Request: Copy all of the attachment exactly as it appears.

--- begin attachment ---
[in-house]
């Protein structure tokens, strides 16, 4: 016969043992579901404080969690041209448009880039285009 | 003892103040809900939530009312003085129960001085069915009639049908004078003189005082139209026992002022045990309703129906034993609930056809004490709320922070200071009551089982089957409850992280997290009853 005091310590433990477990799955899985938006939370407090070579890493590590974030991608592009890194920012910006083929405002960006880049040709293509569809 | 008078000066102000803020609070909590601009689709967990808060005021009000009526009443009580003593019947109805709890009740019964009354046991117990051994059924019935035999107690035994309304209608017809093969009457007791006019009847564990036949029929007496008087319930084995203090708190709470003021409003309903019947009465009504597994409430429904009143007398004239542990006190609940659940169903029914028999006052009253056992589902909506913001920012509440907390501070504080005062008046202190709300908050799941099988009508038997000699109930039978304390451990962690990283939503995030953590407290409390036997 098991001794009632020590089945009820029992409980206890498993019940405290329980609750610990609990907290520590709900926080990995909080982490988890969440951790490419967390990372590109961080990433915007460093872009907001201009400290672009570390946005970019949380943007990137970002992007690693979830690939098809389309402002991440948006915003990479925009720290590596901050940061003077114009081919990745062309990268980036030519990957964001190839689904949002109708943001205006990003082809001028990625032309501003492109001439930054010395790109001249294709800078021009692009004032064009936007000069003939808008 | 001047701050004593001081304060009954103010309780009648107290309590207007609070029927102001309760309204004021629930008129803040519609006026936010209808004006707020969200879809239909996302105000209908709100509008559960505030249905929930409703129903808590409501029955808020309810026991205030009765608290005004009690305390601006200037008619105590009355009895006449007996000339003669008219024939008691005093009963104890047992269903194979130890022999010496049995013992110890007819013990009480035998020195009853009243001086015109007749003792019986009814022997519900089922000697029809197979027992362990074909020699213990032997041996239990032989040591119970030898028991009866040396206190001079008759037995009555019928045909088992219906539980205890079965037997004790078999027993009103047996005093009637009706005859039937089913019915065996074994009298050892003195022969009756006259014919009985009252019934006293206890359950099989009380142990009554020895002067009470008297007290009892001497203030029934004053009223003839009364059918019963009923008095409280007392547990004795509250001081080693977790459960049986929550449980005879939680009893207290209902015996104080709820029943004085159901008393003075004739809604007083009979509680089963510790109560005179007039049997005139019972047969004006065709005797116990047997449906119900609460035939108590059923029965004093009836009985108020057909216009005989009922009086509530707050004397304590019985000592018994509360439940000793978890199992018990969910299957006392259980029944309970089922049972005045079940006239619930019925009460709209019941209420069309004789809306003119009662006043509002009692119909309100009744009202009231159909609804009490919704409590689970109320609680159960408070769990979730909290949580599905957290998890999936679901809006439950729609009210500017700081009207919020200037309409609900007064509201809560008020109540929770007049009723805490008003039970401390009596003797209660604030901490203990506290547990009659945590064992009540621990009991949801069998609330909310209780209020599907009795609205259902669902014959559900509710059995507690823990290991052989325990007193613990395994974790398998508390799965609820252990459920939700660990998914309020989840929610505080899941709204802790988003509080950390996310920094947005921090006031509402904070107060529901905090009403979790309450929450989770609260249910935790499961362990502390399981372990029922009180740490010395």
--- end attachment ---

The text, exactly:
[in-house]
């Protein structure tokens, strides 16, 4: 016969043992579901404080969690041209448009880039285009 | 003892103040809900939530009312003085129960001085069915009639049908004078003189005082139209026992002022045990309703129906034993609930056809004490709320922070200071009551089982089957409850992280997290009853 005091310590433990477990799955899985938006939370407090070579890493590590974030991608592009890194920012910006083929405002960006880049040709293509569809 | 008078000066102000803020609070909590601009689709967990808060005021009000009526009443009580003593019947109805709890009740019964009354046991117990051994059924019935035999107690035994309304209608017809093969009457007791006019009847564990036949029929007496008087319930084995203090708190709470003021409003309903019947009465009504597994409430429904009143007398004239542990006190609940659940169903029914028999006052009253056992589902909506913001920012509440907390501070504080005062008046202190709300908050799941099988009508038997000699109930039978304390451990962690990283939503995030953590407290409390036997 098991001794009632020590089945009820029992409980206890498993019940405290329980609750610990609990907290520590709900926080990995909080982490988890969440951790490419967390990372590109961080990433915007460093872009907001201009400290672009570390946005970019949380943007990137970002992007690693979830690939098809389309402002991440948006915003990479925009720290590596901050940061003077114009081919990745062309990268980036030519990957964001190839689904949002109708943001205006990003082809001028990625032309501003492109001439930054010395790109001249294709800078021009692009004032064009936007000069003939808008 | 001047701050004593001081304060009954103010309780009648107290309590207007609070029927102001309760309204004021629930008129803040519609006026936010209808004006707020969200879809239909996302105000209908709100509008559960505030249905929930409703129903808590409501029955808020309810026991205030009765608290005004009690305390601006200037008619105590009355009895006449007996000339003669008219024939008691005093009963104890047992269903194979130890022999010496049995013992110890007819013990009480035998020195009853009243001086015109007749003792019986009814022997519900089922000697029809197979027992362990074909020699213990032997041996239990032989040591119970030898028991009866040396206190001079008759037995009555019928045909088992219906539980205890079965037997004790078999027993009103047996005093009637009706005859039937089913019915065996074994009298050892003195022969009756006259014919009985009252019934006293206890359950099989009380142990009554020895002067009470008297007290009892001497203030029934004053009223003839009364059918019963009923008095409280007392547990004795509250001081080693977790459960049986929550449980005879939680009893207290209902015996104080709820029943004085159901008393003075004739809604007083009979509680089963510790109560005179007039049997005139019972047969004006065709005797116990047997449906119900609460035939108590059923029965004093009836009985108020057909216009005989009922009086509530707050004397304590019985000592018994509360439940000793978890199992018990969910299957006392259980029944309970089922049972005045079940006239619930019925009460709209019941209420069309004789809306003119009662006043509002009692119909309100009744009202009231159909609804009490919704409590689970109320609680159960408070769990979730909290949580599905957290998890999936679901809006439950729609009210500017700081009207919020200037309409609900007064509201809560008020109540929770007049009723805490008003039970401390009596003797209660604030901490203990506290547990009659945590064992009540621990009991949801069998609330909310209780209020599907009795609205259902669902014959559900509710059995507690823990290991052989325990007193613990395994974790398998508390799965609820252990459920939700660990998914309020989840929610505080899941709204802790988003509080950390996310920094947005921090006031509402904070107060529901905090009403979790309450929450989770609260249910935790499961362990502390399981372990029922009180740490010395």